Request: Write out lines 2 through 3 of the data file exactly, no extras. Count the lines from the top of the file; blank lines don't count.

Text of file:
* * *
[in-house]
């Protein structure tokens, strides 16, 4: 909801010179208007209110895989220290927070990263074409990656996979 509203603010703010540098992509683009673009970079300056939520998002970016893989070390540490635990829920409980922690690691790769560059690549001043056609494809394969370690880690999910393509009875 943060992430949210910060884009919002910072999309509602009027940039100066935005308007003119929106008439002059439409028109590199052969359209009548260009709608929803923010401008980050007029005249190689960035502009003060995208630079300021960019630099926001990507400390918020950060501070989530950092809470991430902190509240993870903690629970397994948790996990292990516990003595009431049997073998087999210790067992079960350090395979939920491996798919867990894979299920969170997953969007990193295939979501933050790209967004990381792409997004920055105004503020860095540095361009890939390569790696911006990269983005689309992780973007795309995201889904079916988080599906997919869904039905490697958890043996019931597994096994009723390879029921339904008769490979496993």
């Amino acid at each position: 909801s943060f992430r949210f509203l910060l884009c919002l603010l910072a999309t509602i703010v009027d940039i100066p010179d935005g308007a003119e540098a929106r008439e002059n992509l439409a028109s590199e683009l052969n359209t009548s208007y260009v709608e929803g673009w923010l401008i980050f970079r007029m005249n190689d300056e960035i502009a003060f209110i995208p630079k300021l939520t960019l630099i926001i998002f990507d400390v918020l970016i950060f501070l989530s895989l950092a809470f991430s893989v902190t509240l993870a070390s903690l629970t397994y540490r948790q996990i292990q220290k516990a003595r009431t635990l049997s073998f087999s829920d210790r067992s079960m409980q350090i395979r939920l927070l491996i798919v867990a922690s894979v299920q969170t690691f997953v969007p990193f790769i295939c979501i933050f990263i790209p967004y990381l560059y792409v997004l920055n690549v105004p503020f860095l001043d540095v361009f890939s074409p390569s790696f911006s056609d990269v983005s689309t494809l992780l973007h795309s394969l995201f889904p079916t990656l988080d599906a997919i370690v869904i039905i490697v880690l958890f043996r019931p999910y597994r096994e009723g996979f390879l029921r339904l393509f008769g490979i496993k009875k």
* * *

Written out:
């Protein structure tokens, strides 16, 4: 909801010179208007209110895989220290927070990263074409990656996979 509203603010703010540098992509683009673009970079300056939520998002970016893989070390540490635990829920409980922690690691790769560059690549001043056609494809394969370690880690999910393509009875 943060992430949210910060884009919002910072999309509602009027940039100066935005308007003119929106008439002059439409028109590199052969359209009548260009709608929803923010401008980050007029005249190689960035502009003060995208630079300021960019630099926001990507400390918020950060501070989530950092809470991430902190509240993870903690629970397994948790996990292990516990003595009431049997073998087999210790067992079960350090395979939920491996798919867990894979299920969170997953969007990193295939979501933050790209967004990381792409997004920055105004503020860095540095361009890939390569790696911006990269983005689309992780973007795309995201889904079916988080599906997919869904039905490697958890043996019931597994096994009723390879029921339904008769490979496993």
């Amino acid at each position: 909801s943060f992430r949210f509203l910060l884009c919002l603010l910072a999309t509602i703010v009027d940039i100066p010179d935005g308007a003119e540098a929106r008439e002059n992509l439409a028109s590199e683009l052969n359209t009548s208007y260009v709608e929803g673009w923010l401008i980050f970079r007029m005249n190689d300056e960035i502009a003060f209110i995208p630079k300021l939520t960019l630099i926001i998002f990507d400390v918020l970016i950060f501070l989530s895989l950092a809470f991430s893989v902190t509240l993870a070390s903690l629970t397994y540490r948790q996990i292990q220290k516990a003595r009431t635990l049997s073998f087999s829920d210790r067992s079960m409980q350090i395979r939920l927070l491996i798919v867990a922690s894979v299920q969170t690691f997953v969007p990193f790769i295939c979501i933050f990263i790209p967004y990381l560059y792409v997004l920055n690549v105004p503020f860095l001043d540095v361009f890939s074409p390569s790696f911006s056609d990269v983005s689309t494809l992780l973007h795309s394969l995201f889904p079916t990656l988080d599906a997919i370690v869904i039905i490697v880690l958890f043996r019931p999910y597994r096994e009723g996979f390879l029921r339904l393509f008769g490979i496993k009875k």